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US Soldiers in a Mosul Internet Cafe. Photo Credit: Andy World Travels.

US Soldiers in a Mosul Internet Cafe. Photo Credit: Andy World Travels.

Last week, BLDGBLOG published How The Other Half Writes: In Defence of Twitter. It slammed Margaret Dowd’s “brain-dead editorial” in which she pouted like an adolescent instead of actually interviewing Twitter founders, Stone and Williams.

In Defense of Twitter was vitriolic and robust in its argument. Geoff usually sticks to urban-tectonics, mobile architecture and Los Angeles, so it was unusual to see him drop down to the base debate over whether Twitter is good or not. Alas, he dropped in and closed the debate.

Geoff’s argument was that Twitter is essentially a note taking application, and we shouldn’t crap ourselves just because the post-its are seen by the world.

Paul Carr’s article in the Guardian today suggested Twitter can take care of itself anyway. Twitter and other webomediasphere-folk have been brought in to consult on the loose ends and cable ends of a frayed Iraq. Carr exhorts

“I am not making this up. The department has just airlifted Twitter’s Jack Dorsey along with representatives from WordPress,, YouTube and Google into Baghdad to discuss how social media can help build Iraq 2.0″

Carr’s article runs at the same time the New York Times picks up on the story.

Internet Cafe in Baghdad. Phot Credit: BlogIraq (died April 2008).

Internet Cafe in Baghdad. Photo Credit: BlogIraq (died April 2008).

The US military’s partnership with non-military groups/corporations takes me back to a presentation made in 2005 (the pre-Obama era). Thomas Barnett bleated about the failings of the Iraq (mainly the “six months of dicking around” after Saddam was toppled). He relates all of this to the US military’s ongoing deficiencies since the end of the cold war. The American army can annihilate any chosen subject but it has not paid much attention to post-major-operations rebuilding. Iraq is a sorry testament to that fact. Barnett suggested a flood of 250,000 “administrators” into Iraq in April 2003 would have stabilised the country a lot quicker.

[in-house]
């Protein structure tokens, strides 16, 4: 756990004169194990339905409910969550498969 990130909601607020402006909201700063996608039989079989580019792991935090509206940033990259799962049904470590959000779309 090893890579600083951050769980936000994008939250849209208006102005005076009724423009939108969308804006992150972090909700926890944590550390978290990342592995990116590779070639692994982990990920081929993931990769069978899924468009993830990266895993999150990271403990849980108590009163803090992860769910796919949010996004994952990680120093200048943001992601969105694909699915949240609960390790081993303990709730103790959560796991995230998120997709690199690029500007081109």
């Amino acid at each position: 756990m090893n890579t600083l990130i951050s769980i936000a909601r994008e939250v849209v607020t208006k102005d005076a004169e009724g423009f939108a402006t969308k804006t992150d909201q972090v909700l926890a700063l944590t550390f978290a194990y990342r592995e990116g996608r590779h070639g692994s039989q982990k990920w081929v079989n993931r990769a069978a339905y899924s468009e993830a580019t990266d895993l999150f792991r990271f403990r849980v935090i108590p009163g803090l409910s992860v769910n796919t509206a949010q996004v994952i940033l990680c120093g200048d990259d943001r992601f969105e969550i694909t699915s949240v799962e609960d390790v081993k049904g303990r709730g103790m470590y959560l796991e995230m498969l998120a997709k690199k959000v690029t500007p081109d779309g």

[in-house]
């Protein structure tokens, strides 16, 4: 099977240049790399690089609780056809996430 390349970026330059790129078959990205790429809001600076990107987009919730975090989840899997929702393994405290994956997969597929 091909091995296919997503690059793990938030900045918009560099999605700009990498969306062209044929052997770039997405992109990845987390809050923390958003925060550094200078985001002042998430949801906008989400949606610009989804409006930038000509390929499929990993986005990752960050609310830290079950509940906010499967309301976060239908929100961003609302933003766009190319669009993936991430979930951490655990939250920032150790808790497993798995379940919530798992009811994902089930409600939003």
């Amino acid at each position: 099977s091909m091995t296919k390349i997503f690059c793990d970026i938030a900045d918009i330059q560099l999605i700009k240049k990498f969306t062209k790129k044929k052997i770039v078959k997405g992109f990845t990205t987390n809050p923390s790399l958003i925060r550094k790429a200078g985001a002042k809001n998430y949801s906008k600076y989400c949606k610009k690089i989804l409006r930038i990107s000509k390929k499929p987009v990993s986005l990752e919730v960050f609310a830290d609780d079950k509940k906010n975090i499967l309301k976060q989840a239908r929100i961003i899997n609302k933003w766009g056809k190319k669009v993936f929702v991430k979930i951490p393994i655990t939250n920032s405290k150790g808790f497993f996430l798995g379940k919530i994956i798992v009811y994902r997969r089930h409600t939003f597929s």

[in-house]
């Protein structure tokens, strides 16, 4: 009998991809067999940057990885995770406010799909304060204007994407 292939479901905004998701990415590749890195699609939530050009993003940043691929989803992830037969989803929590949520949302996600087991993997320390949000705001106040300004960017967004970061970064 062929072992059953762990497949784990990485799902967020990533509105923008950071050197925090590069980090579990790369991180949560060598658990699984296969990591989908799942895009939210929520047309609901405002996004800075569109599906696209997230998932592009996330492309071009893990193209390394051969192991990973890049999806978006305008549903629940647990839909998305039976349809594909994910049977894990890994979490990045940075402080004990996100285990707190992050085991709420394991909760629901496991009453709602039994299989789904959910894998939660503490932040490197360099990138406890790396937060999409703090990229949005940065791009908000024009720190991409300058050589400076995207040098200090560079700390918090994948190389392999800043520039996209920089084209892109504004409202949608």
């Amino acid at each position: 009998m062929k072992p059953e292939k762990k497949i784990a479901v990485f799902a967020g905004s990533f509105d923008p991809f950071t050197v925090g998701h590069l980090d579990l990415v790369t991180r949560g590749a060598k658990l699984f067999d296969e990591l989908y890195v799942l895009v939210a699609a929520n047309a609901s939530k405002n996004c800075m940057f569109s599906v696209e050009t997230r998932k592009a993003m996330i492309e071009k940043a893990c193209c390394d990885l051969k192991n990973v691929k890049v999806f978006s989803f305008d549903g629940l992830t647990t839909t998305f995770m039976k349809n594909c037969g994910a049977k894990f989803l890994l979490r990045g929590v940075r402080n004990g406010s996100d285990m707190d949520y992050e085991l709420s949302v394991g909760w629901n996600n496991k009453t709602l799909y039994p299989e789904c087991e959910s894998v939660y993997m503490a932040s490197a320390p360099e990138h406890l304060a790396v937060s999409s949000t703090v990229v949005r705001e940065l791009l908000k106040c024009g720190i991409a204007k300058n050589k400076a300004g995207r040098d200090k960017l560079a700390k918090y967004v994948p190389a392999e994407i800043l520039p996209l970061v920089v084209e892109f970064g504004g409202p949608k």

It seems the US military is now calling upon Twitter and others as “post-war administrators” infrastructure builders, vacuum fillers – whatever you want to call them – as described by Barnett. What should one make of this? Why shouldn’t Twitter et al. be working to improve the long term prospects of Iraq? The US military is great at shock, awe, power and might, but not building community. Barnett prefers his soldiers “young, male, unmarried and slightly pissed off”. But he insists the military personnel be followed up by a flood of partners who facilitate the the rebuilding of infrastructure. A 19 year old marine cannot carry out both distinct functions/philosophies of war.

I don’t like Barnett’s tone. I like his honesty about the realities of military combat, but not his pompous humour. Barnett takes on many groups; multiple government agencies, the UN, TSA, and not least liberals who squirm uncomfortably to pussy jokes. But just because he takes on the military – just because we share opposition to the Iraq war – does not makes us allies in thought. Barnett wants to make military better and ultimately a more efficient killing machine.


Military Icons for PC

It is perhaps this quote by Barnett describing the relationship of military and non-military responsibilities through hypothetical steps of entering, winning and closing warfare, that positions Twitter best. Twitter is part of the second group.

“The first group takes down networks, the second group puts them up. You’ve got to wage war here, in such a way to facilitate that [second group reconstruction activities]. “

Again, what should one make of this? Everyone knows about Halliburton, because of Cheney’s associations. Are Twitter and its do-no-evil web 2.0 pioneers any different to the tens of thousands of other corporate interests in Iraq?


Screenshot of "Iraq" Search on Twitter. April 28th 2009


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